In a notable policy realignment, President Joe Biden has succumbed to pressure from his Ukrainian peer, Volodymyr Zelensky, thus paving the way for the potential provision of American F-16 fighter jets to Ukraine. This decision, following months of unyielding refusals from Washington, marks a dramatic U-turn that might also prompt Germany to reassess its position. It is an intricate geopolitical situation, bound to invoke strong reactions from Russia, who could interpret this as dangerous NATO involvement and a significant escalation.
The current plan involves the United States and a coalition of nations supporting the training of Ukrainian pilots on Western-manufactured combat aircraft. However, the decision on who will ultimately supply the jets, and in what quantity, remains uncertain. The only aspect that is clear for now is that this training will take place in locations across Europe, beginning in the forthcoming weeks and spanning several months.
So, has the US made a firm commitment to supply F-16s? Not at all. The US government has left this deliberately ambiguous. However, it has cleared the way for other countries to potentially supply Ukraine with F-16s from their own reserves. While Biden has indicated a general approval, the specifics will only be decided in due course. Furthermore, it is conceivable that the US may ultimately decide not to provide any aircraft themselves.
As the producer of the F-16s, American firm Lockheed Martin puts the US in a central role. It gives the US considerable influence over whether F-16s can be exported from the inventories of allied nations due to the sensitive technology integrated into these jets. As a result, without explicit US consent, European partners are unable to act independently.
But why did the US hesitate for so long? There were concerns that Western fighter jets might potentially be used for attacks over Russian territory, leading to a further escalation of the war beyond Ukraine. However, Zelensky clarified on Sunday that his country’s intended counteroffensive does not target areas within Russia’s borders but rather seeks to liberate territories Kiev considers to be located within Ukraine and occupied by Russia. There were also issues around the extensive effort required to train the pilots and technicians who maintain the jets. Additionally, the high cost of F-16s could limit the financial capacity for other weapon systems.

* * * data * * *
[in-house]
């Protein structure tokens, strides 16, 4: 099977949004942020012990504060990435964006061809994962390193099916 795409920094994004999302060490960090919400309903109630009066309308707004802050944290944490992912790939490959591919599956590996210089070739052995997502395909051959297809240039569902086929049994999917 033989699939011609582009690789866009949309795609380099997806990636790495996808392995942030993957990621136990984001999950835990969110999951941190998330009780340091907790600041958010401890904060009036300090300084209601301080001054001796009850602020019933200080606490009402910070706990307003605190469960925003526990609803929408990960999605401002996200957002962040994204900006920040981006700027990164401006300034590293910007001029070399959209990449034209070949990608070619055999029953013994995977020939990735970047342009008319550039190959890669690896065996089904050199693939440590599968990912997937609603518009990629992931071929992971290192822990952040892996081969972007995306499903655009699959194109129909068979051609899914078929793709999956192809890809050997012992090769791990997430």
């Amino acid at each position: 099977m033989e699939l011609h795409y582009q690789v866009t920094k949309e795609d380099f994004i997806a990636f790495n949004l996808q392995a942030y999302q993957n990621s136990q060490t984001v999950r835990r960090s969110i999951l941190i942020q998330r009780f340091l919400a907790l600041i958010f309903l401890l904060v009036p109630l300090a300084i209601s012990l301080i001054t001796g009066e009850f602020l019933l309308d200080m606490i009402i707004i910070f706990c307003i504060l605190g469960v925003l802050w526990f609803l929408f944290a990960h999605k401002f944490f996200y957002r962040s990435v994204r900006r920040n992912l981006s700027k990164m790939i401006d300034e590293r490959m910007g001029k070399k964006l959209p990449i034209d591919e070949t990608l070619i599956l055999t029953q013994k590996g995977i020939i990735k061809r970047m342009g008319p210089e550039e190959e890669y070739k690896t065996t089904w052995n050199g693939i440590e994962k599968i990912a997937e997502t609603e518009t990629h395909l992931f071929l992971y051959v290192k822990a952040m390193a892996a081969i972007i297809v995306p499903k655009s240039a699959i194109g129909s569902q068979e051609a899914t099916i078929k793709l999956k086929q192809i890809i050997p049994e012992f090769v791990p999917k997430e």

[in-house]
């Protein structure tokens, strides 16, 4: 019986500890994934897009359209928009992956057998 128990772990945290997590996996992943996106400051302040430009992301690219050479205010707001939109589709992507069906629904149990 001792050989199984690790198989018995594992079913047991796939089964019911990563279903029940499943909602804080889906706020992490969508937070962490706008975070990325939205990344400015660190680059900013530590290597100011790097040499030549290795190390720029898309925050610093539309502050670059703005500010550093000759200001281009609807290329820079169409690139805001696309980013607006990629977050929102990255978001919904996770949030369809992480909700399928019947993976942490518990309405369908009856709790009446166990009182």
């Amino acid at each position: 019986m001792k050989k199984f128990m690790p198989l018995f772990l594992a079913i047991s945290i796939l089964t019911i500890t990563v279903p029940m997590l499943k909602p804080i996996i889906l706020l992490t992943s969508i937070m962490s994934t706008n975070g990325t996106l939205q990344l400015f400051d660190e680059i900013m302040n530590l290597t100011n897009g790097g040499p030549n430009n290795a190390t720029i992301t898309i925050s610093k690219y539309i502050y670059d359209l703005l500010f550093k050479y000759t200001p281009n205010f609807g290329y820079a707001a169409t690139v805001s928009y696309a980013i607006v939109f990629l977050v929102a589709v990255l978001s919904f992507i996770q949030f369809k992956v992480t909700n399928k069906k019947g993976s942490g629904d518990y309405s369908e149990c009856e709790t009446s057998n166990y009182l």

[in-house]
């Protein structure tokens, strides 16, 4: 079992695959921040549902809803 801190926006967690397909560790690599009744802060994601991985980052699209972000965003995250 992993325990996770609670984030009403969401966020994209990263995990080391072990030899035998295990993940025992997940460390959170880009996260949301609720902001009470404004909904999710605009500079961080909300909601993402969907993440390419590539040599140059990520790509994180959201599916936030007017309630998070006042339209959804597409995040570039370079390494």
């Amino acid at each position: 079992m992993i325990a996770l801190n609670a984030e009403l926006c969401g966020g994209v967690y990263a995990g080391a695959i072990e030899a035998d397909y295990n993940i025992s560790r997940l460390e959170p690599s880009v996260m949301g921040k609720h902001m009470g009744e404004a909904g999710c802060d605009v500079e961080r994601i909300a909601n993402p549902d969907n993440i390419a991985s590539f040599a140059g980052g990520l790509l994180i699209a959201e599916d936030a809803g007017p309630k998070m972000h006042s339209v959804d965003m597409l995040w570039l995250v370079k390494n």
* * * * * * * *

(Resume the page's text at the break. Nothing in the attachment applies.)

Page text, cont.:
Why did Biden choose to yield now? Increasing pressure from Europe, an essential ally, was a significant factor. The timing of this decision could also be linked to Zelensky’s surprise visit to the G7 summit in Japan. In the eyes of the collective West, it would have been ill-advised to send him home empty-handed after such a high-profile meeting.
How do the Americans themselves justify this decision? Officially, the US administration is denying any U-turn. Biden’s National Security Advisor, Jake Sullivan, stated that the timing for F-16s had previously not been right. He maintained that decisions regarding arms supplies to Kiev have always been based on the needs dictated by the war situation. He assured that the US has so far delivered all promised aid. Now, he said, the focus is on what the Ukrainian military would need in the long term to deter Russia, hence the consideration of fighter jets.
Sullivan said in at the G7 summit in Japan (in Hiroshima, ironically) that the US would not object if its allies passed these planes on to Ukraine. However, he associated this with the expectation that a delivery of US aircraft to Ukraine could only take place in at least half a year. That is approximately how long the training of the pilots on the aircraft and its electronics takes. A German military expert was quoted by Ukrainian agencies as saying that the pilots needed six months to be able to fly the F-16; training on the weapons would take a few more months. Whether this is literally true or not, it is clear that the US combat aircraft may not be available to Ukraine for its announced offensive just yet.